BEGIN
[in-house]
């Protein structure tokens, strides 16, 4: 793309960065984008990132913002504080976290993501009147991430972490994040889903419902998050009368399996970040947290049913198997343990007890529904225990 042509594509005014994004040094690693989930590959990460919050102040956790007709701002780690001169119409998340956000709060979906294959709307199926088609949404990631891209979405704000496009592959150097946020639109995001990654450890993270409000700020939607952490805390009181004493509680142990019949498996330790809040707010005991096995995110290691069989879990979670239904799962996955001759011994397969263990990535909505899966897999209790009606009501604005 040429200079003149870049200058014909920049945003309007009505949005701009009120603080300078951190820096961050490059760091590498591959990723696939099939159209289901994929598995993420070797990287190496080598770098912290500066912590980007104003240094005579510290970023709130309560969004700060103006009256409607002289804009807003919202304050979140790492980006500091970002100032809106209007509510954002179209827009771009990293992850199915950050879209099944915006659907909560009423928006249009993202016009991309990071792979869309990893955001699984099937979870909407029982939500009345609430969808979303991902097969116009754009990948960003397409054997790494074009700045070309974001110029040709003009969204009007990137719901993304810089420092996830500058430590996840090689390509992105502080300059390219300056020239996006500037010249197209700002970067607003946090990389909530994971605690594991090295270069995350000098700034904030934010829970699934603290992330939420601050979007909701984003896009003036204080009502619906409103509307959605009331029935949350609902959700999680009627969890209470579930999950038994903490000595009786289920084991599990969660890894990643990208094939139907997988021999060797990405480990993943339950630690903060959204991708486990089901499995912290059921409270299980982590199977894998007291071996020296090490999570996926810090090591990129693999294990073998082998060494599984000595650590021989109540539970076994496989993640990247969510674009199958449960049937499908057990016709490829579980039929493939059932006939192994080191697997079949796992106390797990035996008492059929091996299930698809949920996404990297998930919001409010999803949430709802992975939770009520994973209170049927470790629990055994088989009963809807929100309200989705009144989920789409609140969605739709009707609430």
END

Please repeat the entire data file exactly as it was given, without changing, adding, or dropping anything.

[in-house]
């Protein structure tokens, strides 16, 4: 793309960065984008990132913002504080976290993501009147991430972490994040889903419902998050009368399996970040947290049913198997343990007890529904225990 042509594509005014994004040094690693989930590959990460919050102040956790007709701002780690001169119409998340956000709060979906294959709307199926088609949404990631891209979405704000496009592959150097946020639109995001990654450890993270409000700020939607952490805390009181004493509680142990019949498996330790809040707010005991096995995110290691069989879990979670239904799962996955001759011994397969263990990535909505899966897999209790009606009501604005 040429200079003149870049200058014909920049945003309007009505949005701009009120603080300078951190820096961050490059760091590498591959990723696939099939159209289901994929598995993420070797990287190496080598770098912290500066912590980007104003240094005579510290970023709130309560969004700060103006009256409607002289804009807003919202304050979140790492980006500091970002100032809106209007509510954002179209827009771009990293992850199915950050879209099944915006659907909560009423928006249009993202016009991309990071792979869309990893955001699984099937979870909407029982939500009345609430969808979303991902097969116009754009990948960003397409054997790494074009700045070309974001110029040709003009969204009007990137719901993304810089420092996830500058430590996840090689390509992105502080300059390219300056020239996006500037010249197209700002970067607003946090990389909530994971605690594991090295270069995350000098700034904030934010829970699934603290992330939420601050979007909701984003896009003036204080009502619906409103509307959605009331029935949350609902959700999680009627969890209470579930999950038994903490000595009786289920084991599990969660890894990643990208094939139907997988021999060797990405480990993943339950630690903060959204991708486990089901499995912290059921409270299980982590199977894998007291071996020296090490999570996926810090090591990129693999294990073998082998060494599984000595650590021989109540539970076994496989993640990247969510674009199958449960049937499908057990016709490829579980039929493939059932006939192994080191697997079949796992106390797990035996008492059929091996299930698809949920996404990297998930919001409010999803949430709802992975939770009520994973209170049927470790629990055994088989009963809807929100309200989705009144989920789409609140969605739709009707609430």